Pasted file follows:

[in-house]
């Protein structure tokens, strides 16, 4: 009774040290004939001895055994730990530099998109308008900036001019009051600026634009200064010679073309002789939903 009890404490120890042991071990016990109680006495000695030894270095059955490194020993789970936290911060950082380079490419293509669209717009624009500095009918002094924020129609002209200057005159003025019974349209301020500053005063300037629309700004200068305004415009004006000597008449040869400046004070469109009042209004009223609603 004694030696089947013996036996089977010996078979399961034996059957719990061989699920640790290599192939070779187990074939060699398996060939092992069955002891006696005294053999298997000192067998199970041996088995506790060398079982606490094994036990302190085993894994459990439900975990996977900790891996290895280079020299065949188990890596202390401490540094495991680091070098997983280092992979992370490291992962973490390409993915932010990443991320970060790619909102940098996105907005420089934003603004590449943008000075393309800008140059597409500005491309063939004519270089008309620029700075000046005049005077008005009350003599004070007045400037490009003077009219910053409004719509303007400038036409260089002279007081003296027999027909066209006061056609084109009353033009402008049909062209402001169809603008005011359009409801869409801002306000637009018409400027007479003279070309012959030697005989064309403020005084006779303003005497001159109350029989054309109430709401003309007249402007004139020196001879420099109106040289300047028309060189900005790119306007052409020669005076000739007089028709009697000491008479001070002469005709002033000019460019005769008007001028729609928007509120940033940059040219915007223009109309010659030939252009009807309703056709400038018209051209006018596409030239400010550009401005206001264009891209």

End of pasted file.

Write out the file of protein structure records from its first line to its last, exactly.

[in-house]
């Protein structure tokens, strides 16, 4: 009774040290004939001895055994730990530099998109308008900036001019009051600026634009200064010679073309002789939903 009890404490120890042991071990016990109680006495000695030894270095059955490194020993789970936290911060950082380079490419293509669209717009624009500095009918002094924020129609002209200057005159003025019974349209301020500053005063300037629309700004200068305004415009004006000597008449040869400046004070469109009042209004009223609603 004694030696089947013996036996089977010996078979399961034996059957719990061989699920640790290599192939070779187990074939060699398996060939092992069955002891006696005294053999298997000192067998199970041996088995506790060398079982606490094994036990302190085993894994459990439900975990996977900790891996290895280079020299065949188990890596202390401490540094495991680091070098997983280092992979992370490291992962973490390409993915932010990443991320970060790619909102940098996105907005420089934003603004590449943008000075393309800008140059597409500005491309063939004519270089008309620029700075000046005049005077008005009350003599004070007045400037490009003077009219910053409004719509303007400038036409260089002279007081003296027999027909066209006061056609084109009353033009402008049909062209402001169809603008005011359009409801869409801002306000637009018409400027007479003279070309012959030697005989064309403020005084006779303003005497001159109350029989054309109430709401003309007249402007004139020196001879420099109106040289300047028309060189900005790119306007052409020669005076000739007089028709009697000491008479001070002469005709002033000019460019005769008007001028729609928007509120940033940059040219915007223009109309010659030939252009009807309703056709400038018209051209006018596409030239400010550009401005206001264009891209």